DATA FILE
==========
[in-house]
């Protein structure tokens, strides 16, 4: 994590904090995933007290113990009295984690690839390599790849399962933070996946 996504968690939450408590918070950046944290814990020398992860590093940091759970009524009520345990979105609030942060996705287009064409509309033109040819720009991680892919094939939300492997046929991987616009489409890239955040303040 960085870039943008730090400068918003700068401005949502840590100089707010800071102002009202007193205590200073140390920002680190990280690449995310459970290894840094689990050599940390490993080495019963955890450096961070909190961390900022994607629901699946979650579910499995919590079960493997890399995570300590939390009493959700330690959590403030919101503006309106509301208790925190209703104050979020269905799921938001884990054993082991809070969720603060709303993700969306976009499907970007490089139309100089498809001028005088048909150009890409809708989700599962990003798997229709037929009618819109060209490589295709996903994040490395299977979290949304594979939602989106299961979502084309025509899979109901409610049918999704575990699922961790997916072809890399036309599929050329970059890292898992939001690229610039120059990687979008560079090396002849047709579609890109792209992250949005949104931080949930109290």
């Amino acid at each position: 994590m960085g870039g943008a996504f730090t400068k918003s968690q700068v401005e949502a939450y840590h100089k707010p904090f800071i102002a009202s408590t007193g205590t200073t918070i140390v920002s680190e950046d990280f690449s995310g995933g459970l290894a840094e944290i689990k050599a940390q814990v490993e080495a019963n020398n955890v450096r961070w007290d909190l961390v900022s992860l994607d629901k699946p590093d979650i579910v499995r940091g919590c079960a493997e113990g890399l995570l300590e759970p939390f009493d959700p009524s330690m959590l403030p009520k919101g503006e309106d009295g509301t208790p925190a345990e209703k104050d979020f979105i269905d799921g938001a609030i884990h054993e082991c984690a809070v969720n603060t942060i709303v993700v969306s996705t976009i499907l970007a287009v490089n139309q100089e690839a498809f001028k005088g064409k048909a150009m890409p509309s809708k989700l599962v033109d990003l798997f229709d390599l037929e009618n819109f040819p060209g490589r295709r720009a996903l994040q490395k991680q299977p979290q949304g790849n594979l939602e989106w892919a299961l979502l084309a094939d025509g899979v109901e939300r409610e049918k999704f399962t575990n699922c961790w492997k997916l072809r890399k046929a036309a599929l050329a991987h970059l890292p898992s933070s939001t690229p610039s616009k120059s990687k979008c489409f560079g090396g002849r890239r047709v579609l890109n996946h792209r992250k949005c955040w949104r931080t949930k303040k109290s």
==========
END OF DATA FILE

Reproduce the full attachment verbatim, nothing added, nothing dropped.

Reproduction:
[in-house]
């Protein structure tokens, strides 16, 4: 994590904090995933007290113990009295984690690839390599790849399962933070996946 996504968690939450408590918070950046944290814990020398992860590093940091759970009524009520345990979105609030942060996705287009064409509309033109040819720009991680892919094939939300492997046929991987616009489409890239955040303040 960085870039943008730090400068918003700068401005949502840590100089707010800071102002009202007193205590200073140390920002680190990280690449995310459970290894840094689990050599940390490993080495019963955890450096961070909190961390900022994607629901699946979650579910499995919590079960493997890399995570300590939390009493959700330690959590403030919101503006309106509301208790925190209703104050979020269905799921938001884990054993082991809070969720603060709303993700969306976009499907970007490089139309100089498809001028005088048909150009890409809708989700599962990003798997229709037929009618819109060209490589295709996903994040490395299977979290949304594979939602989106299961979502084309025509899979109901409610049918999704575990699922961790997916072809890399036309599929050329970059890292898992939001690229610039120059990687979008560079090396002849047709579609890109792209992250949005949104931080949930109290």
């Amino acid at each position: 994590m960085g870039g943008a996504f730090t400068k918003s968690q700068v401005e949502a939450y840590h100089k707010p904090f800071i102002a009202s408590t007193g205590t200073t918070i140390v920002s680190e950046d990280f690449s995310g995933g459970l290894a840094e944290i689990k050599a940390q814990v490993e080495a019963n020398n955890v450096r961070w007290d909190l961390v900022s992860l994607d629901k699946p590093d979650i579910v499995r940091g919590c079960a493997e113990g890399l995570l300590e759970p939390f009493d959700p009524s330690m959590l403030p009520k919101g503006e309106d009295g509301t208790p925190a345990e209703k104050d979020f979105i269905d799921g938001a609030i884990h054993e082991c984690a809070v969720n603060t942060i709303v993700v969306s996705t976009i499907l970007a287009v490089n139309q100089e690839a498809f001028k005088g064409k048909a150009m890409p509309s809708k989700l599962v033109d990003l798997f229709d390599l037929e009618n819109f040819p060209g490589r295709r720009a996903l994040q490395k991680q299977p979290q949304g790849n594979l939602e989106w892919a299961l979502l084309a094939d025509g899979v109901e939300r409610e049918k999704f399962t575990n699922c961790w492997k997916l072809r890399k046929a036309a599929l050329a991987h970059l890292p898992s933070s939001t690229p610039s616009k120059s990687k979008c489409f560079g090396g002849r890239r047709v579609l890109n996946h792209r992250k949005c955040w949104r931080t949930k303040k109290s």